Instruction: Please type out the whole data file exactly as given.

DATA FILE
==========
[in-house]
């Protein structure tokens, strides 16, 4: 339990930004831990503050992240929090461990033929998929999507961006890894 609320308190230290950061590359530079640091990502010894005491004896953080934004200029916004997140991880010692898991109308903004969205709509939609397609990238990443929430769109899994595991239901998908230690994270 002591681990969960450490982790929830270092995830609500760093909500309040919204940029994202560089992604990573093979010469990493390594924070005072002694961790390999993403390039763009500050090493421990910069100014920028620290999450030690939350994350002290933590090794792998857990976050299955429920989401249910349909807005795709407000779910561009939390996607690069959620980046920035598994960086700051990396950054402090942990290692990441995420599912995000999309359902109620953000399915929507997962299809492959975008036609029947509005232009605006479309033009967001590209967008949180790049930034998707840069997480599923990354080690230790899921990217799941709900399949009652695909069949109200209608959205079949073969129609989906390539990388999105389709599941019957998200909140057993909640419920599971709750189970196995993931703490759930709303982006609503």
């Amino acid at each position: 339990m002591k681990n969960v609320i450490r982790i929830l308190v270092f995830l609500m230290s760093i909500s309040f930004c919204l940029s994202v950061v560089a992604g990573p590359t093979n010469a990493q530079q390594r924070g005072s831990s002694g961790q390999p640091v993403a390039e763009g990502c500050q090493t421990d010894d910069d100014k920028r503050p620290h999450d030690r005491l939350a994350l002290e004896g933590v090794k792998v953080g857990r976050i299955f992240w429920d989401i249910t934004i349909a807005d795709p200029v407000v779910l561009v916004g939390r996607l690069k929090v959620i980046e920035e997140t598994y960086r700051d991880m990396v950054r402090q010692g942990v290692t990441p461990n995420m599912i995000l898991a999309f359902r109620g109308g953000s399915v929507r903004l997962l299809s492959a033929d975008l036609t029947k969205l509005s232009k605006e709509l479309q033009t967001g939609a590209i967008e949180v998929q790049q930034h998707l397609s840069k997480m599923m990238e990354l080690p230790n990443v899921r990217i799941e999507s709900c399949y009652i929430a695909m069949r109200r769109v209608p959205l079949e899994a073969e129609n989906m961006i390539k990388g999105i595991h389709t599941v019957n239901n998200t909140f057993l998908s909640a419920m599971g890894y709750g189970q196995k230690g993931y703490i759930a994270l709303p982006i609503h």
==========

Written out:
[in-house]
């Protein structure tokens, strides 16, 4: 339990930004831990503050992240929090461990033929998929999507961006890894 609320308190230290950061590359530079640091990502010894005491004896953080934004200029916004997140991880010692898991109308903004969205709509939609397609990238990443929430769109899994595991239901998908230690994270 002591681990969960450490982790929830270092995830609500760093909500309040919204940029994202560089992604990573093979010469990493390594924070005072002694961790390999993403390039763009500050090493421990910069100014920028620290999450030690939350994350002290933590090794792998857990976050299955429920989401249910349909807005795709407000779910561009939390996607690069959620980046920035598994960086700051990396950054402090942990290692990441995420599912995000999309359902109620953000399915929507997962299809492959975008036609029947509005232009605006479309033009967001590209967008949180790049930034998707840069997480599923990354080690230790899921990217799941709900399949009652695909069949109200209608959205079949073969129609989906390539990388999105389709599941019957998200909140057993909640419920599971709750189970196995993931703490759930709303982006609503």
């Amino acid at each position: 339990m002591k681990n969960v609320i450490r982790i929830l308190v270092f995830l609500m230290s760093i909500s309040f930004c919204l940029s994202v950061v560089a992604g990573p590359t093979n010469a990493q530079q390594r924070g005072s831990s002694g961790q390999p640091v993403a390039e763009g990502c500050q090493t421990d010894d910069d100014k920028r503050p620290h999450d030690r005491l939350a994350l002290e004896g933590v090794k792998v953080g857990r976050i299955f992240w429920d989401i249910t934004i349909a807005d795709p200029v407000v779910l561009v916004g939390r996607l690069k929090v959620i980046e920035e997140t598994y960086r700051d991880m990396v950054r402090q010692g942990v290692t990441p461990n995420m599912i995000l898991a999309f359902r109620g109308g953000s399915v929507r903004l997962l299809s492959a033929d975008l036609t029947k969205l509005s232009k605006e709509l479309q033009t967001g939609a590209i967008e949180v998929q790049q930034h998707l397609s840069k997480m599923m990238e990354l080690p230790n990443v899921r990217i799941e999507s709900c399949y009652i929430a695909m069949r109200r769109v209608p959205l079949e899994a073969e129609n989906m961006i390539k990388g999105i595991h389709t599941v019957n239901n998200t909140f057993l998908s909640a419920m599971g890894y709750g189970q196995k230690g993931y703490i759930a994270l709303p982006i609503h």